Posted March 29, 2018
Wynne’s Liberals announced their 2018 Budget yesterday, presenting some promising investments for low-income Canadians, although ACORN members note that there is still a long way to go.
Our members applaud the proposed $2.2billion investment to offer free, licensed child care for children aged two and a half until they start kindergarten. Thousands of families across the province will benefit from this much needed boost to child care funding. A recent ACORN report found that 61% of respondents cited high fees as a barrier to accessing licensed child care. ACORN members see this as a step in the right direction, and just another example of how organizing works! However, we urge the government to go further and expand the program to provide child care for children aged 0 - 2.5 years
We are disappointed the government still has not addressed skyrocketing rents by closing the vacancy de-control loophole. This incentive encourages landlords not to do repairs, so that long-standing tenants leave the building, allowing landlords to drastically raise rents. We were pleased to see an increased investment for social housing repairs and retrofits, up to $547million over five years, which will provide a much-needed boost to social housing. We also welcome the province’s plan to cost-match the Federal-Provincial/Territorial Housing Partnership and the Canada Housing Benefit under the National Housing Strategy.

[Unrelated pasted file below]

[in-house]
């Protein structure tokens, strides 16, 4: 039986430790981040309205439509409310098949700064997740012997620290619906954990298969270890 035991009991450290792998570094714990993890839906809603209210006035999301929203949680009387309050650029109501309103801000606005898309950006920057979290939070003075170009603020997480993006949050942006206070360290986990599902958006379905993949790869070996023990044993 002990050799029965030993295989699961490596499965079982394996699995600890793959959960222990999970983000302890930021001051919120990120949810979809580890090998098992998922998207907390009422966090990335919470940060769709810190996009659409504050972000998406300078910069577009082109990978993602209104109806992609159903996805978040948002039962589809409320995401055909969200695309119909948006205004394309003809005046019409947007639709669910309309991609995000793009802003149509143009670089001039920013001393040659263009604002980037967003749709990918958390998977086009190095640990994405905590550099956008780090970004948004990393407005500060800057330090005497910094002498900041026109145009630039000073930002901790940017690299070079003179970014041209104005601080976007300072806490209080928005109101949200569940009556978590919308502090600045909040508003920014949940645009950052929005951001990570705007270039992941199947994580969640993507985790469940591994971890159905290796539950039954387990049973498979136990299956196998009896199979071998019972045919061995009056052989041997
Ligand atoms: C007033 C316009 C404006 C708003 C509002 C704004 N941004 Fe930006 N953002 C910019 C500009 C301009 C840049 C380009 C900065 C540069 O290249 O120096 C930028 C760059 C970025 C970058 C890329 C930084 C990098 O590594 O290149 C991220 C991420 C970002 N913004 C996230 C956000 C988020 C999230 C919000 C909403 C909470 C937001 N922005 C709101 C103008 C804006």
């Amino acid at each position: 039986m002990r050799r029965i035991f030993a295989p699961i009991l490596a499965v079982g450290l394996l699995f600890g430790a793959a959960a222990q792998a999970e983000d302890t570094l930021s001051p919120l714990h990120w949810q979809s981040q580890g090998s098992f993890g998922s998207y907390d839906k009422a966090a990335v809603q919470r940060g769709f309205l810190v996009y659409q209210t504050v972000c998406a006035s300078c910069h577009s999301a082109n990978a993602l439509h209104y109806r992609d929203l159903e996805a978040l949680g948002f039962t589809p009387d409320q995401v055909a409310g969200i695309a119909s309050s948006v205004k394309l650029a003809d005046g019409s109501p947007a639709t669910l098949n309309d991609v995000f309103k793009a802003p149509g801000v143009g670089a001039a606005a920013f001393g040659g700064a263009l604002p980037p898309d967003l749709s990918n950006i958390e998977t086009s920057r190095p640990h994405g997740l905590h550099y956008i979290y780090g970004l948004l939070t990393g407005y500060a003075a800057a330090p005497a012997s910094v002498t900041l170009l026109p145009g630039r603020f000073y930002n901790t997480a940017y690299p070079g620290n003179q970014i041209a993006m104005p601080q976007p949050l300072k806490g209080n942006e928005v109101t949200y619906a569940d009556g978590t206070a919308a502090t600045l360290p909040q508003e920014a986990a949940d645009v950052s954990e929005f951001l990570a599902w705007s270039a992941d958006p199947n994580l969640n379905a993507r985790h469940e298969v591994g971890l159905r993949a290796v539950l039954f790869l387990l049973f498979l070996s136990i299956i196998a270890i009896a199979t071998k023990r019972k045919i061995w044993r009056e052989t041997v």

Offering a three per cent annual increase to social assistance rates over the next three years provides a modest boost for recipients. ACORN members feel that the province could have went further, but we were happy to see that the Budget took steps to address social assistance clawbacks by increasing the earnings exemption to $6,000 per year.
We also welcome the province’s commitment to implementing a Community Benefits Agreement (CBA) framework and look forward to finding out more in the coming months. ACORN members call for all new developments to include a legally-binding CBA that includes: living wages for all worker during and after construction; local hiring from the low-to-moderate income community, including job training; local decision-making powers for community to decide what types of businesses are put in post development; and deeply affordable housing for local residents.
Overall, Budget 2018 offers some encouraging investments for low and moderate income Ontarians. However, with over 15% of the province in core housing need, there is still a long way to go if the province truly wants to “make life in Ontario more affordable”.